Minibeasts - everything you need to know!
What is a minibeast?
“Minibeast” is a name often given to small animals that don’t have bones inside their body. Instead, they have an exoskeleton (an outside skeleton).
There are many different types of minibeasts and they are all around us; they can be butterflies, bees, wasps, ants, snails, spiders, beetles, centipedes and many, many more. In fact, there are more minibeasts on earth than any other animal! Our survival relies upon minibeasts too; if we didn’t have minibeasts, we wouldn’t have pollinators to help plants reproduce and there would be stinky, rotting stuff everywhere because nothing would recycle dead and decaying material.
Minibeasts are truly wonderful and we feel very lucky to get to work with so many minibeast friends.
Giant Litter Bugs Macropanesthia rhinoceros
These amazing creatures are actually cockroaches but they are nothing like the unwelcome ones that invade homes. These animals can live for up to 10 years, grow to the size of a small child’s hand and the females give birth to live babies.
They have strong legs for digging and spend most of their life underground. They forage for food on the ground at night, taking leaves underground to eat later. They are important recyclers of plant nutrients.
Monarch Butterflies Danaus plexippus
We raise thousands of these wonderful creatures each year at our butterfly farm. The monarch butterfly isn’t technically native to Australia, but it isn’t introduced either. They are believed to have island-hopped here in 1870, aided by cyclones which pushed them off-course during their migration. Colonists had by then established the milkweed plant, allowing the butterflies to lay their eggs and so the cycle has continued to this day.
The monarch butterfly lays eggs, which hatch after a week. The striped caterpillars eat the milkweed and store some of the milkweed chemicals in their body which makes them taste bad to predators. After a few weeks, the caterpillar forms a chrysalis and then a few weeks later, the adult butterfly emerges. The butterfly eats nectar from flowers and has a lifespan of up to 8 weeks in the warmer months, but can live for 4 months or more over winter. They are important pollinators.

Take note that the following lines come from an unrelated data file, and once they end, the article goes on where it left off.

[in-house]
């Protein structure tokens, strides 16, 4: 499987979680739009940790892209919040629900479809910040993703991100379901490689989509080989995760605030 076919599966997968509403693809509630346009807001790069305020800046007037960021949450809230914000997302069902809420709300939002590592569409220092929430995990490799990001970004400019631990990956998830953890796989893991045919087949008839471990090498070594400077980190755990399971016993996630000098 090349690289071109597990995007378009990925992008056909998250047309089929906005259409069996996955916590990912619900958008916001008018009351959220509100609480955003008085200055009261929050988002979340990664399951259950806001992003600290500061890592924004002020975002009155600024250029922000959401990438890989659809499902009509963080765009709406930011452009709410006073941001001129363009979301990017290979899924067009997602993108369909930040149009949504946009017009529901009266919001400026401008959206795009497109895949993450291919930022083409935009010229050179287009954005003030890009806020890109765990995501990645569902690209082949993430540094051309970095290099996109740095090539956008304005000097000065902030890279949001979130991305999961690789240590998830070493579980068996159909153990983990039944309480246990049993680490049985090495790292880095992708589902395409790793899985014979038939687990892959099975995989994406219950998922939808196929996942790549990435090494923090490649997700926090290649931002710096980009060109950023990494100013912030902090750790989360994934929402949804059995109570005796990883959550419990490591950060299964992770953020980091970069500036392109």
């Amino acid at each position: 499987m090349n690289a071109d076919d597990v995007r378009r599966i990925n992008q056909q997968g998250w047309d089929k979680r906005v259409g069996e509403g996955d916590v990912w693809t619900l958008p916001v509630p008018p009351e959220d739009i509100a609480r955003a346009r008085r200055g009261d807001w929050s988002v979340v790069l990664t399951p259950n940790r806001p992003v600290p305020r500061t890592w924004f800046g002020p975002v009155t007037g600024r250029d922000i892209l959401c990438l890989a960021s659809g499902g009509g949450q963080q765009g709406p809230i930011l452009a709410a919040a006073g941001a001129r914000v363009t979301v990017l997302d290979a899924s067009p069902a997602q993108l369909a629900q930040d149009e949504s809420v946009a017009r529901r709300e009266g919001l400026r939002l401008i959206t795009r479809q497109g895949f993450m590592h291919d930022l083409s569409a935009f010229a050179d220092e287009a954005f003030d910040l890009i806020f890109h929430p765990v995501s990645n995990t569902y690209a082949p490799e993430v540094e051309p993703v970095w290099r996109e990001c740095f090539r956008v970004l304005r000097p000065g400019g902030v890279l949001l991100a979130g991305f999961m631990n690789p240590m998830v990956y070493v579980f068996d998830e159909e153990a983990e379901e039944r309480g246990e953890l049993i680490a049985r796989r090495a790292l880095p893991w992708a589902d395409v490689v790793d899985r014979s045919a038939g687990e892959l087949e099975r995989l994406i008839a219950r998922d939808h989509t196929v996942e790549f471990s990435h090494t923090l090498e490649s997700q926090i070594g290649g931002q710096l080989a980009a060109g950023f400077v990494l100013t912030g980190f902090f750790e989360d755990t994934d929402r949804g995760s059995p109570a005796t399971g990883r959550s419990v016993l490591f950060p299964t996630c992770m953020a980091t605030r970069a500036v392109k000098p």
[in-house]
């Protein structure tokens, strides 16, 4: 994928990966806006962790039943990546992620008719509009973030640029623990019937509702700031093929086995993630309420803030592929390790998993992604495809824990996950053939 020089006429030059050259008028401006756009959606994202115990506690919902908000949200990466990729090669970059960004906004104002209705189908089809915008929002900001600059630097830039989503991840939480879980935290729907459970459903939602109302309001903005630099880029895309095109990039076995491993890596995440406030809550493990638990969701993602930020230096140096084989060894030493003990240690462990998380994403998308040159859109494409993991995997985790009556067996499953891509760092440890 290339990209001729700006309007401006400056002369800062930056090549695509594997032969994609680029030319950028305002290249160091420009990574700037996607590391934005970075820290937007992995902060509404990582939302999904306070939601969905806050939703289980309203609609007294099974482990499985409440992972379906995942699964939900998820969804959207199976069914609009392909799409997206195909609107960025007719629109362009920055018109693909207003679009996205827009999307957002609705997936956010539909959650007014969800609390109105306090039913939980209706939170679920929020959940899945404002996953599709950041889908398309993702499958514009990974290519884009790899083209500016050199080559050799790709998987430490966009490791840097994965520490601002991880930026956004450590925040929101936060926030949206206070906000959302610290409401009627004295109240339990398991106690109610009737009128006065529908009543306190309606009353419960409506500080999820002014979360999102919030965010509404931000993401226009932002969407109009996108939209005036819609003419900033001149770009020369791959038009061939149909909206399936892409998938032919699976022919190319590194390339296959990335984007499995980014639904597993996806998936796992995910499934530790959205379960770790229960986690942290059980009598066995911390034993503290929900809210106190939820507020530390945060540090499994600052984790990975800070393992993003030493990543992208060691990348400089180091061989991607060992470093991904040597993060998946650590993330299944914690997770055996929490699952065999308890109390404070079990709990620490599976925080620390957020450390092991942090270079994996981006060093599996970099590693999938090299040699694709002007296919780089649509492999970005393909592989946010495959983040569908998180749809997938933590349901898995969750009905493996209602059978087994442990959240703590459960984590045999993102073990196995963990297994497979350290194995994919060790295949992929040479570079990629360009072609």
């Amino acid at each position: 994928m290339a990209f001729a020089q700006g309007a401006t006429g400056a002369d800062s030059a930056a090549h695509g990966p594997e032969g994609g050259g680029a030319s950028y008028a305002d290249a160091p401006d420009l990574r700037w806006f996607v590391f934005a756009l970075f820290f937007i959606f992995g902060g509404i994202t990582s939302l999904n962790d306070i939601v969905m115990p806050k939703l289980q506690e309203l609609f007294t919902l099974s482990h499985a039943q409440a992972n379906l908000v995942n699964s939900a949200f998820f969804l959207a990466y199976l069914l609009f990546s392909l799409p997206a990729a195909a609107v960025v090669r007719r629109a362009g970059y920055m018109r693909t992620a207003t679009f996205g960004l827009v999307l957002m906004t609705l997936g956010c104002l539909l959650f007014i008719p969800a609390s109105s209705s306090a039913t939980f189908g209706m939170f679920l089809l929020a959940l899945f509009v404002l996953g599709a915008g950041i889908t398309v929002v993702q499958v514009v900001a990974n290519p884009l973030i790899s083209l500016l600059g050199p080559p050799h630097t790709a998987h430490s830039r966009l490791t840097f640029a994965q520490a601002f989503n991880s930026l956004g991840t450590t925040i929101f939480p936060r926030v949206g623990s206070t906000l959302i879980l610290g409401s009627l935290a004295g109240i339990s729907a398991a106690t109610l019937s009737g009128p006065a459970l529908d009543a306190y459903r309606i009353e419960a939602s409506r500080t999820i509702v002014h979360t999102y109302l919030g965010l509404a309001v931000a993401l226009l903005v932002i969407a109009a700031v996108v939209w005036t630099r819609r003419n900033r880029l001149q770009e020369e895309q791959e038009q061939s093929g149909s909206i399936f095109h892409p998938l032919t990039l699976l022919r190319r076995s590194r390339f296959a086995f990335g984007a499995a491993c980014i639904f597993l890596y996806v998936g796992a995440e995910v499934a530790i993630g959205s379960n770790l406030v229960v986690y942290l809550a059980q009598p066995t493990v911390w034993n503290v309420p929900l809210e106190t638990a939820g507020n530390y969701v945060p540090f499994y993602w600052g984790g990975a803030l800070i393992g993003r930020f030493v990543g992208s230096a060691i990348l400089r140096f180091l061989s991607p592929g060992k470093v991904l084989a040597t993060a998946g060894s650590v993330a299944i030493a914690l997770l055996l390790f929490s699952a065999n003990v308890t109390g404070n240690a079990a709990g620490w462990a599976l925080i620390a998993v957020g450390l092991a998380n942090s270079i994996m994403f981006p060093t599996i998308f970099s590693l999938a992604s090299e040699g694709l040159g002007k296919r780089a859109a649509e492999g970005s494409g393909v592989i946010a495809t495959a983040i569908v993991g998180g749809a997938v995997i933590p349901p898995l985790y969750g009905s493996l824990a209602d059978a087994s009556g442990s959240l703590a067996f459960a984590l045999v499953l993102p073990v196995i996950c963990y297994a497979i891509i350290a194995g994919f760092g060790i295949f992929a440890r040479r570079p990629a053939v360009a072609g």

Orchard Swallowtail Butterflies Papilio Aegeus
This has to be our favourite minibeast. The young caterpillars of this species have an amazing adaptation; they look like bird droppings! As they get older, they become green and brown so they can camouflage.
The caterpillars eat the leaves of citrus trees and after 5 weeks, make a chrysalis. They can stay as a chrysalis for up to 6 months if it is cold.
The adult butterfly is big and beautifully coloured.
They can live for a few months as an adult and they are pollinate plants as they fly from flower to flower drinking nectar with their long proboscis.
European Honey Bees Apis mellifera
The interest in bees and protecting bees has gained a lot of attention recently. Bees are very important pollinators for a lot of the food that we eat and the European Honey Bee also produces large amounts of honey, which has been a valuable commodity for thousands of years.
European Honey Bees live in colonies comprising of many thousands of bees. We estimate that one of our largest hives had over 75,000 bees! Of those 75,000 bees, the most important is the queen bee. She can live for up to 5 years, however worker bees have a much shorter lifespan and how long they live for depends on the season.
Spiny leaf stick insect Extatosoma tiaratum
These insects are the masters of camouflage! The adult insects look, feel and even move like dried leaves. Spiny Leaf Stick Insects are herbivores love eating eucalyptus leaves. They rely on their camouflage so they don’t get eaten by birds, possums and other animals.
Only the male stick insects can fly, the females have small wing buds only. Males can live for up to 12 months and females can live for up to 18 months. The females lay hundreds of eggs during their life.
Praying Mantis (False Garden Mantid) Pseudomantis albofimbriata
These amazing predators use their camouflage to wait for their next meal. They only eat other animals and we have seen them eating caterpillars, flies, butterflies and spiders. The mantid in the picture is eating an unlucky cricket.
Mantids can be a beneficial bug to a garden, as they can help eat pest animals.
Freshwater Yabby Cherax destructor
These 10 legged crayfish are native to south-eastern Australia and are well-known as being food for people, as well as many other animals in the food chain including platypus, turtles, birds and fish.
They perform an important role in the environment by cleaning up dead material and they eat both plants and animals.
Yabby claws are very strong so we always wrap the claws in elastic bands when we take our yabbies visiting schools, so no-one gets a pinch!